In the first part of this series we looked at recursive and iterative approaches for traversing through a binary tree. If you haven't looked through it yet, I highly recommend you to check it out first. I'll wait here, I promise ;)

In real life applications, it's quite common for tree nodes to have a parent field: a field which points to the parent node, hence also called as the parent pointer. Let's take the example of DOM in browser. Say we select any node using the following:

```
const element = document.querySelector("#id")
```

Now, we would find `element.parentNode`

to be pointing to the element's parent.

In this article, we'll look at how we can use these `parent`

pointers to make the traversal more efficient. I'll explain what do I mean by 'more efficient' in a bit. In the next article, we'll also see how we can use the lessons learnt here to create `myQuery`

library (a lightweight `jQuery`

clone) from scratch.

## Updating our `Node`

definition:

First off, we need to update our `Node`

function (side-note: in OOPs world you may call this a `class`

instead, because this function is always to be invoked with the `new`

operator):

```
function Node(value){
this.value = value
this.left = null
this.right = null
this.parent = null // added parent field
}
```

Nothing fancy here! Now let's see how we can use this new `Node`

definition to create a similar tree, as we did in last article.

```
const root = new Node(2)
const left = new Node(1)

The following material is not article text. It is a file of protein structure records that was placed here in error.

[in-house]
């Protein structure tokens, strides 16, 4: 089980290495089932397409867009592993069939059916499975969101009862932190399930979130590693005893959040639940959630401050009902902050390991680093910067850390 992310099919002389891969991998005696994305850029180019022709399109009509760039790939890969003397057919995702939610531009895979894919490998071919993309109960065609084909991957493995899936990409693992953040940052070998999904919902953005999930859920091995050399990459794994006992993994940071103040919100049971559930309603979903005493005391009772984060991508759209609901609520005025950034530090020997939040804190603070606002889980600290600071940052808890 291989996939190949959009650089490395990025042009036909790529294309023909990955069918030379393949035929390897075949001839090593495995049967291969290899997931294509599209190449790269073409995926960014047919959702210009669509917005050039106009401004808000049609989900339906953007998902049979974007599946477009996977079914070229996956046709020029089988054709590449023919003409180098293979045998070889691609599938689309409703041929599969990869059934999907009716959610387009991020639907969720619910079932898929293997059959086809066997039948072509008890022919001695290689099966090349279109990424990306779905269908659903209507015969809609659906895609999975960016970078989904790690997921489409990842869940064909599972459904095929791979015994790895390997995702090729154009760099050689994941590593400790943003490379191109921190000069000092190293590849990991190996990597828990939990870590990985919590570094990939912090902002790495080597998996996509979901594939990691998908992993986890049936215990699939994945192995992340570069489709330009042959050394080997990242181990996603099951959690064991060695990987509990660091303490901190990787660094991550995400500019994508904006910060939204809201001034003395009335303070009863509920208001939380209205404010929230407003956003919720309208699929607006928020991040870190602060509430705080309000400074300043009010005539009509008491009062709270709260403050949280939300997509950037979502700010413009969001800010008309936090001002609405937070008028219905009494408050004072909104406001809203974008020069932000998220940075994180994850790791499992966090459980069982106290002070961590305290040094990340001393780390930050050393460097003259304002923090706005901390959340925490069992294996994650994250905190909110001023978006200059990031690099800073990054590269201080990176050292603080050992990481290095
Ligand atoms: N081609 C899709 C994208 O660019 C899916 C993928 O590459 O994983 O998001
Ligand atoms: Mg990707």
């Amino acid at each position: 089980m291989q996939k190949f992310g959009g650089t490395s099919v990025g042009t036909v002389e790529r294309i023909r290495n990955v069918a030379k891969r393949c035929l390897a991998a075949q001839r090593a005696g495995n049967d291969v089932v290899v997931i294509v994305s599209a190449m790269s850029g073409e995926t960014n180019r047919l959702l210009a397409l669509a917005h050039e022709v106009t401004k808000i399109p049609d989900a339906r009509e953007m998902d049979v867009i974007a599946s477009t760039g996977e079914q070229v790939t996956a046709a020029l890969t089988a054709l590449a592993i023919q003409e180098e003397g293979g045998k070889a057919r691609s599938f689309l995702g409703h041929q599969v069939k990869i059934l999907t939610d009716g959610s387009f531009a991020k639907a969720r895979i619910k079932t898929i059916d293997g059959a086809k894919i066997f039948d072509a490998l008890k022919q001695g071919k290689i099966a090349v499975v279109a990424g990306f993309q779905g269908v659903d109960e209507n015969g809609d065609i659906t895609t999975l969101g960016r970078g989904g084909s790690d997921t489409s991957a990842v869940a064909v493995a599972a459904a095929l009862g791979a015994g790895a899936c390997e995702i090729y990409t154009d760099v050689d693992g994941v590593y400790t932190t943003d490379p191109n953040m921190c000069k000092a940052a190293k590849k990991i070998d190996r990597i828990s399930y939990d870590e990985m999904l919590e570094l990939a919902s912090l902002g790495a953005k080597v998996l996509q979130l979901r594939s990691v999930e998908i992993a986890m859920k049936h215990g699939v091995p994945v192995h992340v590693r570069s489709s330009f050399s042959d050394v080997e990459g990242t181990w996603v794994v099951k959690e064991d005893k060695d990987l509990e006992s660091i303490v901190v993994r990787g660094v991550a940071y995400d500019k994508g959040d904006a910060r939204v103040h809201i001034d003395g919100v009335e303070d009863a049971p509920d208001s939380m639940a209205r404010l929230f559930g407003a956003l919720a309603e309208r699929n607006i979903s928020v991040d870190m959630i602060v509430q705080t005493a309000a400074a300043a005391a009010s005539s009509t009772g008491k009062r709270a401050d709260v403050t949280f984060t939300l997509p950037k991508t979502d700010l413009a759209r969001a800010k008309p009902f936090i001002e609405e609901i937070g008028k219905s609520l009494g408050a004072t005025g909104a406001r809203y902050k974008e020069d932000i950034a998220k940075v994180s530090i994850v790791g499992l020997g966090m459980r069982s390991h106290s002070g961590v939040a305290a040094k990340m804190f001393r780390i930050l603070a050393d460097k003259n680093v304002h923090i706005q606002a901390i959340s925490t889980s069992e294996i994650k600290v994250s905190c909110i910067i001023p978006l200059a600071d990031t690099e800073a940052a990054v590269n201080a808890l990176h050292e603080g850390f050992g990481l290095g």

root.left = left
left.parent = root
const right = new Node(3)
root.right = right
right.parent = root
```

Alright so that was simple too. We simply needed to ensure `parent`

fields point to the parent node. Here's a visual reference for the final tree we get using the code above:

## Finding the successor

### PreOrder successor

Let's do something more fun. How about finding the next node in `preOrder`

traversal of tree given the current node and the fact that each node has a `parent`

pointer. Let me rephrase this question for clarity:

How can be find out the preOrder successor of any node in a binary tree? Assume that each node has a

`parent`

pointer.

Let's try to dissect this problem.

- First off, we're dealing with preOrder here, that means we're looking for following order:
`root -> left -> right`

- That means if we're already at current node, we want to look for the left child node as successor.
- What if there's no left child at all ? Well in that case, we look for the right child and if it's there, that's the successor.
- If there's no left or right child, then we need to backtrack (keep going upwards towards the parent). We keep backtracking
**till parent is being reached via it's right child**(because that means preOrder is complete for whole subtree under the parent, by definition on #1).

So here's what the final algorithm would look like:

```
function preOrderSuccessor(node){
if(!node) return
if(node.left) return node.left
if(node.right) return node.right
let parent = node.parent
while(parent && parent.right === node) {
node = node.parent
parent = parent.parent
}
if(!parent) return null // we backtracked till root, so no successor
return parent.right
}
```

Here's the visual cue for better understanding.

Here's a link to a gist on this idea, in case you want to explore it for yourself.

### InOrder successor

Finding InOrder successor is pretty similar. Let's go step by step:

- For InOrder successor we are looking to traverse in following way:
`left -> root -> right`

If we're at current node, and there's anything on it's right then we can get the successor by finding the leftmost node on the right subtree.

If there's no right child, then we need to backtrack (move upwards). We keep moving upwards till

**parent is reached via it's right child**, because that means whole subtree has been traversed already (by definition in #1).Once we find the nearest parent, which has been found via it's left child, this it is returned as the successor. Why? Because it means it's a node whose left tree has been explored, so by definition in #1, the node itself is now the successor.